A provison that protects the biotech giant from litigation passed Congress without many members knowing about it
A provison that protects the biotech giant from litigation passed Congress without many members knowing about it
… In short the military, like the large corporation, is a giant, bureaucratic, irrational, and authoritarian institution which can only survive through parasitism — enabled by the state — on the working class.
… A global superpower founded on the principles of information control and fear and distrust of its own people cannot long endure. We already saw one superpower so founded collapse from the weight of its own internal contradictions. I expect the second one to fall within our lifetimes. A house divided against itself cannot stand.
In the past week, we have been witness to the spectacle of the Republican and Democratic national conventions, events where both parties leave no stone unturned in their attempts to gain the confidence of voting Americans. Perhaps the biggest and best opportunity during presidential campaigns for the parties to differentiate themselves from each other, but the similarities between the two conventions cannot be overlooked. …
… The idea of the “corporation” is just a codification of certain artificial state privileges into law — an effect, not a cause. Corporate power has certainly subsequently become the cause of, or at least compounded, many economic distortions itself, but in principle those distortions could have, and probably would have, been implemented through single proprietorships and limited partnerships if the corporation had never been invented. It’s the impulse (and the ability) to seek wealth and power through government privilege rather than through market competition which is the problem; the corporation just happens to be the best available tool for the job. …
… Government is not and never has been a “counterbalance” to corporate power. In fact, it’s historically been the primary enabler, the symbiotic partner, and a significant beneficiary of that power. The idea that an institution whose employees keep a revolving door spinning between Capitol Hill and the K Street offices of the corporate lobbies, an institution afloat in a sea of corporate campaign donations, an institution groomed to the express task of transferring money from the taxpayer’s pocket to the corporate bottom line, can act as a “counterbalance” to corporate power is absurd on its face. …
Glenn Greenwald and Chris Hayes discuss “the prevailing ethos in America’s elite institutions that have rendered them so corrupted and the seminal episodes that made Hayes abandon his previously held trust in institutional authority.”Source:
Last Tuesday’s vote to recall (or not) Wisconsin governor Scott Walker is just the latest illustration of a positive feedback loop we’ve been in for some time.
Capitalism — the 500-year-old historic system of political economy we actually live under — had heavily depended on the state since the beginning. It was founded on expropriation of peasant land and military conquest of free cities in the original European homelands of capitalism, and expanded through land expropriation and enslavement of peoples around the world. Industrial capitalism was founded, in Britain, on Enclosures and the imposition of totalitarian social controls on the working class. Modern American corporate capitalism was created by the industrial policy of the American state from the Civil War on.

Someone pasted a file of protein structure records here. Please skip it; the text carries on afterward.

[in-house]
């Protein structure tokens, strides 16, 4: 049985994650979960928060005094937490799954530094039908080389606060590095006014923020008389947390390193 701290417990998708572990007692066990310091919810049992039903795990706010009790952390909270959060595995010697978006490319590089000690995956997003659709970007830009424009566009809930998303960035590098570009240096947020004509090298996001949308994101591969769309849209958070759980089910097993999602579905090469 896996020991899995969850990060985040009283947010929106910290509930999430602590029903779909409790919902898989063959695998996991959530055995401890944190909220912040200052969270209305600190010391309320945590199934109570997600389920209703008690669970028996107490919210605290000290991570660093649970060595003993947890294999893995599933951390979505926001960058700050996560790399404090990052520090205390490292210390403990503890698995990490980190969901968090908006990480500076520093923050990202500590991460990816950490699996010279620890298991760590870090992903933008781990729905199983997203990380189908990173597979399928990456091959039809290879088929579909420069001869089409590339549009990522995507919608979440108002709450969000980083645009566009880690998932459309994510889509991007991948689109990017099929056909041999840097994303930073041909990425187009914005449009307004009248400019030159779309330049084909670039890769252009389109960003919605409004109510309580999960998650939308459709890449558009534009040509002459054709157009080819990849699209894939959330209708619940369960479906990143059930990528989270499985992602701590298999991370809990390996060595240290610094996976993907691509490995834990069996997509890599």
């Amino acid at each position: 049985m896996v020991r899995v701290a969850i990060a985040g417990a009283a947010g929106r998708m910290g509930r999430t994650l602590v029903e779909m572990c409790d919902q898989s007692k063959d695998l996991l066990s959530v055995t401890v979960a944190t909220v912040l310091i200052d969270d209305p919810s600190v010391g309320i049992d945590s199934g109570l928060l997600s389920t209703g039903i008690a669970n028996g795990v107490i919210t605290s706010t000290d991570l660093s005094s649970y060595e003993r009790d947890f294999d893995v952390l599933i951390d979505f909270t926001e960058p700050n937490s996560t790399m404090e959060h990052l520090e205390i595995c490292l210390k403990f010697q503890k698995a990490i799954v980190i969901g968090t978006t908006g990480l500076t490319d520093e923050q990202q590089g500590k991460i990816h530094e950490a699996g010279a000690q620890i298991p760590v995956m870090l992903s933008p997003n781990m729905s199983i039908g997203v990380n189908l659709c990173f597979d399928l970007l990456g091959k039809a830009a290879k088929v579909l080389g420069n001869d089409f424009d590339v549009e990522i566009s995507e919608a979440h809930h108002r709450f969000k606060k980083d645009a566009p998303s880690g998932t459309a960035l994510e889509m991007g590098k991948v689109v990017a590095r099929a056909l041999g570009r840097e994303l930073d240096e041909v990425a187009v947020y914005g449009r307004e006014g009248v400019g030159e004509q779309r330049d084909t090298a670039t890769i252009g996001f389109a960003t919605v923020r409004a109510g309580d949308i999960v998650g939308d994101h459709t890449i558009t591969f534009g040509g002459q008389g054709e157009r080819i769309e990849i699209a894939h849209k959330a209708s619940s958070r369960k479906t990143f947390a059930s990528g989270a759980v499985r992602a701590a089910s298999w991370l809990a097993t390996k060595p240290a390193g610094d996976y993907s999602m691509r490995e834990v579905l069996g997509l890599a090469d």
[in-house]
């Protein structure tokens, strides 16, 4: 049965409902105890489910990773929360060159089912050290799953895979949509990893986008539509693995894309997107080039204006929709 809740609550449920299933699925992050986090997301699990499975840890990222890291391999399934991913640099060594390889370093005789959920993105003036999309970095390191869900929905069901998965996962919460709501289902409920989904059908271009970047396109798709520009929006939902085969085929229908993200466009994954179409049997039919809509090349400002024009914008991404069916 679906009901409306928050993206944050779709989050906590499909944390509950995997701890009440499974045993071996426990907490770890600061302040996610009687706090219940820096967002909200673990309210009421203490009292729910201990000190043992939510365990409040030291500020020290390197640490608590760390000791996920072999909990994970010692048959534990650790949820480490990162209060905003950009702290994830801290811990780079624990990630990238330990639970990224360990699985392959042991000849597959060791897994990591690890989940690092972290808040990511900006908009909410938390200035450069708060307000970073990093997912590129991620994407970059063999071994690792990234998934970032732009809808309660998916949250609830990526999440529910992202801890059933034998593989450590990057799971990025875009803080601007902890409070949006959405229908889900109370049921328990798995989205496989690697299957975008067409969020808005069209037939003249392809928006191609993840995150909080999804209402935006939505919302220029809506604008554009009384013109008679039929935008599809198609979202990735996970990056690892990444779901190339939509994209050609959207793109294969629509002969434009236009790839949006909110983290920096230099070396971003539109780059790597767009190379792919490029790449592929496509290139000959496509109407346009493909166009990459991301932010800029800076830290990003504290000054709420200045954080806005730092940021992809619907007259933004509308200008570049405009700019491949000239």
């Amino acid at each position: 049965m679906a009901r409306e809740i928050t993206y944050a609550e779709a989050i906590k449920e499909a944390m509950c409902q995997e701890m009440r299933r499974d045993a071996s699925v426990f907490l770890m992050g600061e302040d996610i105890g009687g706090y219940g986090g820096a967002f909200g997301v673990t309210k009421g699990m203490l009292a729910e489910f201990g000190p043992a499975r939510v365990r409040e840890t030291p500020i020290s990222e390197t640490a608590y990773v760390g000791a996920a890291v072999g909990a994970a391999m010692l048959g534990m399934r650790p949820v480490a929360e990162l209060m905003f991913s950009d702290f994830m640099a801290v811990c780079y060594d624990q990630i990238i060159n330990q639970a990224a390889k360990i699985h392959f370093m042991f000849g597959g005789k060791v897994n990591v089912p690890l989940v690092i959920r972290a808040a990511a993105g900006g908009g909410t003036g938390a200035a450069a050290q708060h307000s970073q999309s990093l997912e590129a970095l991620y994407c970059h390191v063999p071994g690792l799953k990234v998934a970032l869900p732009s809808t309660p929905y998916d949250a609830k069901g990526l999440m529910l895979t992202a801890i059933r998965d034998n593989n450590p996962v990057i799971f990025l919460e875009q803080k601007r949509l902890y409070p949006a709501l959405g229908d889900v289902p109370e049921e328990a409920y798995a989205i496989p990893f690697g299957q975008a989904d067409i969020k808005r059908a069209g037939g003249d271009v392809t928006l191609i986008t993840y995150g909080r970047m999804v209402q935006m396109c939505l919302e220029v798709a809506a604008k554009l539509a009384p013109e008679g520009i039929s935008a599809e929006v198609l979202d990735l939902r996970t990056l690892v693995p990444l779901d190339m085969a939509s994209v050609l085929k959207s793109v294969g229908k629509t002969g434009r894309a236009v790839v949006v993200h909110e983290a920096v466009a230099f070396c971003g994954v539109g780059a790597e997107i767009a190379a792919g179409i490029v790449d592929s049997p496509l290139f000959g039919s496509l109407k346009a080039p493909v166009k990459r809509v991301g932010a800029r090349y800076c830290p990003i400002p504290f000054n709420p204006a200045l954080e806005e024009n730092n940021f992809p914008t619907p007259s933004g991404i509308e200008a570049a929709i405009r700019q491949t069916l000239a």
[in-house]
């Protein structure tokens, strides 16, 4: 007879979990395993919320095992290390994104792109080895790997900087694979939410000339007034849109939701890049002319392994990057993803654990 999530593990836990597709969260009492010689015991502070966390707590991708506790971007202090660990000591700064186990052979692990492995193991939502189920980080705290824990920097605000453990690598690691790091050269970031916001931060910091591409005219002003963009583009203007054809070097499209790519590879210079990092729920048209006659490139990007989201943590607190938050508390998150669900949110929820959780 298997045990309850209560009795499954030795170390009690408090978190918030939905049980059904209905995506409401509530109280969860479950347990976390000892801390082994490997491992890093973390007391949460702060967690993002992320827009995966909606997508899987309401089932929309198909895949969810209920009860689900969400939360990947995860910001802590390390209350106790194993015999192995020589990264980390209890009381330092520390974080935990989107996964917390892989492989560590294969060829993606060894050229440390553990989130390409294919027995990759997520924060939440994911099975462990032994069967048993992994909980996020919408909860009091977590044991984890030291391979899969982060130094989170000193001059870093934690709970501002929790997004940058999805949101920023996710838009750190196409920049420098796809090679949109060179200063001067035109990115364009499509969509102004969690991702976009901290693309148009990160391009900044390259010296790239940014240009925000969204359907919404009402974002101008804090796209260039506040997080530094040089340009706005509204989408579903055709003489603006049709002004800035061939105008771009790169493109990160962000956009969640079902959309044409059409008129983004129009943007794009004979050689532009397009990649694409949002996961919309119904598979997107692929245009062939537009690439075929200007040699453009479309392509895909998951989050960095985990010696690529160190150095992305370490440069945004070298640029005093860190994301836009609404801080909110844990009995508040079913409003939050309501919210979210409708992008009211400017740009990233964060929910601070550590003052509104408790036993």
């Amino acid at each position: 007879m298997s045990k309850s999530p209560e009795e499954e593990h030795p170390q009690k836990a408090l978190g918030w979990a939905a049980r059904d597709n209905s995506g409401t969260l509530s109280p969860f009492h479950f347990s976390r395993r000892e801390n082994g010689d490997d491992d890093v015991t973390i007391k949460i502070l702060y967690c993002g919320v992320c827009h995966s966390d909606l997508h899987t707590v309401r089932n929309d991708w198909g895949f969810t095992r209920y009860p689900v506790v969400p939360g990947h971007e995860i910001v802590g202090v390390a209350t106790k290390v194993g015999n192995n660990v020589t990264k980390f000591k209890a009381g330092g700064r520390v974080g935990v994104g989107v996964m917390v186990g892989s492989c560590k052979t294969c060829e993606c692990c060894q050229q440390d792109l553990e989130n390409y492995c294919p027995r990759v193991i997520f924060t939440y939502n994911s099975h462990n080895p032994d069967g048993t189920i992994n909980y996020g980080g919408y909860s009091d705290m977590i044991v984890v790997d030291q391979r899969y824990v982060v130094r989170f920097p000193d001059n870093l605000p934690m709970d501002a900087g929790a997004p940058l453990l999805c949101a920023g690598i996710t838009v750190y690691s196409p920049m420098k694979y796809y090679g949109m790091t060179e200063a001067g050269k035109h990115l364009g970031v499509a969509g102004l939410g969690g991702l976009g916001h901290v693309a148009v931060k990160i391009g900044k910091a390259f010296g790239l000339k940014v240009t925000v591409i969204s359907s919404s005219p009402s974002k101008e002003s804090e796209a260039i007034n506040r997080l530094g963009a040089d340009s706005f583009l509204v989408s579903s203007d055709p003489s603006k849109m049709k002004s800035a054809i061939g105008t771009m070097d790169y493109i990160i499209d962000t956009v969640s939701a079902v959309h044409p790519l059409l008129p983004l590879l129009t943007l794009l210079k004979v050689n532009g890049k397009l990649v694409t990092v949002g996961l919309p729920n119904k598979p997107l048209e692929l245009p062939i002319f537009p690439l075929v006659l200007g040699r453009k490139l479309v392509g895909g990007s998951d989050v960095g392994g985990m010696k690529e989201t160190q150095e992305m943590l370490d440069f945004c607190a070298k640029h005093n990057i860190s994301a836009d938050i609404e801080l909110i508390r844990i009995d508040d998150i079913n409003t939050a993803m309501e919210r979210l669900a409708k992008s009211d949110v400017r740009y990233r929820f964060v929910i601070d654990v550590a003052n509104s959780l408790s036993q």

The current model of global neoliberal capitalism is enabled by a legal framework pushed through under Clinton in the 1990s: NAFTA, the Uruguay Round, the WIPO Copyright Treaty, TRIPS, the Digital Millennium Copyright Act, and the Telecommunications Act. This last upward ratcheting of state intervention led to an explosion of corporate profits. Corporate management and the rentier classes have found it a profitable investment to secure the state policies they need to become even more wealthy.
Which takes us back to that positive feedback loop. To repeat, the wealth of the ruling class is derived from rents enforced by the state. And they use part of that wealth to tighten their control of the state, which further increases their state-enabled rents, and so on.
The state has always been “the executive committee of the ruling class.” But in many times and places, it’s had the autonomy to promote the long-term interests of the ruling class as a whole, and the long-term stability of the system, even if it meant lowering short-term profits or the profitability of particular economic sectors.
One function of the state, when it functions ideally on behalf of the ruling class as a whole, is to overcome prisoners’ dilemmas in which individual capitalist rapacity undermines the sustainability of capitalism as a whole. A good example was the Ten-Hour Day legislation in Britain, as described by Marx:
“These acts curb the passion of capital for a limitless draining of labour power, by forcibly limiting the working day by state regulations, made by a state that is ruled by capitalist and landlord. … [T]he limiting of factory labour was dictated by the same necessity which spread guano over the English fields.”
The problem is, as capitalist control of the state becomes increasingly direct and day-to-day, the more state policy approaches the character of strip-mining or slash-and-burn agriculture: Maximizing short-term profitability at the risk of destabilization. And that’s what we’ve been seeing in recent years: The most reckless and rapacious wing of corporate capital has politically defeated the more “progressive” wing, thrown off all self-control, and begun milking the system for all it can get. As privilege leads to more money to more privilege to more money, ad nauseam, the system takes on the character of a runaway machine without a governor.
The good news is, all this means corporate capitalism is unsustainable. The reason for the shift from the “progressive” model of New Deal or Consensus Capitalism to the more exploitative neoliberal model is that the older model failed. It was only able to save corporate capitalism from the Depression in the first place because FDR, Hitler and Churchill “solved” the problem of excess production capacity by blowing up most of it.